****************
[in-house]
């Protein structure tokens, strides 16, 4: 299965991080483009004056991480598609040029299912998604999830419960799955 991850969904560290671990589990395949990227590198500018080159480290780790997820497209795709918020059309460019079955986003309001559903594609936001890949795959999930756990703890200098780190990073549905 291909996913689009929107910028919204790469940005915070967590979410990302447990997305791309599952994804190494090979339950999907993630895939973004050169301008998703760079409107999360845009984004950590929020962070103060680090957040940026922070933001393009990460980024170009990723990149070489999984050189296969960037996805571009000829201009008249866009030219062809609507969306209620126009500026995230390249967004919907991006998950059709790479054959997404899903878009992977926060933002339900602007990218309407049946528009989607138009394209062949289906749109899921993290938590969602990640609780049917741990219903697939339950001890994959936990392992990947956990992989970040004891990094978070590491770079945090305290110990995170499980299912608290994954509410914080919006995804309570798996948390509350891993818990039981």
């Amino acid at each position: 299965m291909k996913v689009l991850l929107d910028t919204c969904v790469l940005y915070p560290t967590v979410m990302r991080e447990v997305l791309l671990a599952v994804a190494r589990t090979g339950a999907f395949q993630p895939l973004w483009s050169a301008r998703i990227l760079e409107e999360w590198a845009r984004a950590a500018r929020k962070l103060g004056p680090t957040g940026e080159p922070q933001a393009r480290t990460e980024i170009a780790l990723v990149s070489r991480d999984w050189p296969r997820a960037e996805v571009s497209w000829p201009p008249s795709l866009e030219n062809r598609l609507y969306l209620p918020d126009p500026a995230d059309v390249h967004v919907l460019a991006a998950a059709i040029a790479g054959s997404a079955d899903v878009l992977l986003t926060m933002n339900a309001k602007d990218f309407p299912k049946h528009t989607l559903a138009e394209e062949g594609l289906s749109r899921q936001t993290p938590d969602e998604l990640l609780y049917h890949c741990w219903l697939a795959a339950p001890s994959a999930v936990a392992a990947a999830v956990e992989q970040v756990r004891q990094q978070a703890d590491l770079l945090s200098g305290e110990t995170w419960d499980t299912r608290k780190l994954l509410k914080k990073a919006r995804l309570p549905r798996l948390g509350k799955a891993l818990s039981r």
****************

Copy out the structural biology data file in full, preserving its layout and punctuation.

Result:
[in-house]
């Protein structure tokens, strides 16, 4: 299965991080483009004056991480598609040029299912998604999830419960799955 991850969904560290671990589990395949990227590198500018080159480290780790997820497209795709918020059309460019079955986003309001559903594609936001890949795959999930756990703890200098780190990073549905 291909996913689009929107910028919204790469940005915070967590979410990302447990997305791309599952994804190494090979339950999907993630895939973004050169301008998703760079409107999360845009984004950590929020962070103060680090957040940026922070933001393009990460980024170009990723990149070489999984050189296969960037996805571009000829201009008249866009030219062809609507969306209620126009500026995230390249967004919907991006998950059709790479054959997404899903878009992977926060933002339900602007990218309407049946528009989607138009394209062949289906749109899921993290938590969602990640609780049917741990219903697939339950001890994959936990392992990947956990992989970040004891990094978070590491770079945090305290110990995170499980299912608290994954509410914080919006995804309570798996948390509350891993818990039981």
């Amino acid at each position: 299965m291909k996913v689009l991850l929107d910028t919204c969904v790469l940005y915070p560290t967590v979410m990302r991080e447990v997305l791309l671990a599952v994804a190494r589990t090979g339950a999907f395949q993630p895939l973004w483009s050169a301008r998703i990227l760079e409107e999360w590198a845009r984004a950590a500018r929020k962070l103060g004056p680090t957040g940026e080159p922070q933001a393009r480290t990460e980024i170009a780790l990723v990149s070489r991480d999984w050189p296969r997820a960037e996805v571009s497209w000829p201009p008249s795709l866009e030219n062809r598609l609507y969306l209620p918020d126009p500026a995230d059309v390249h967004v919907l460019a991006a998950a059709i040029a790479g054959s997404a079955d899903v878009l992977l986003t926060m933002n339900a309001k602007d990218f309407p299912k049946h528009t989607l559903a138009e394209e062949g594609l289906s749109r899921q936001t993290p938590d969602e998604l990640l609780y049917h890949c741990w219903l697939a795959a339950p001890s994959a999930v936990a392992a990947a999830v956990e992989q970040v756990r004891q990094q978070a703890d590491l770079l945090s200098g305290e110990t995170w419960d499980t299912r608290k780190l994954l509410k914080k990073a919006r995804l309570p549905r798996l948390g509350k799955a891993l818990s039981r």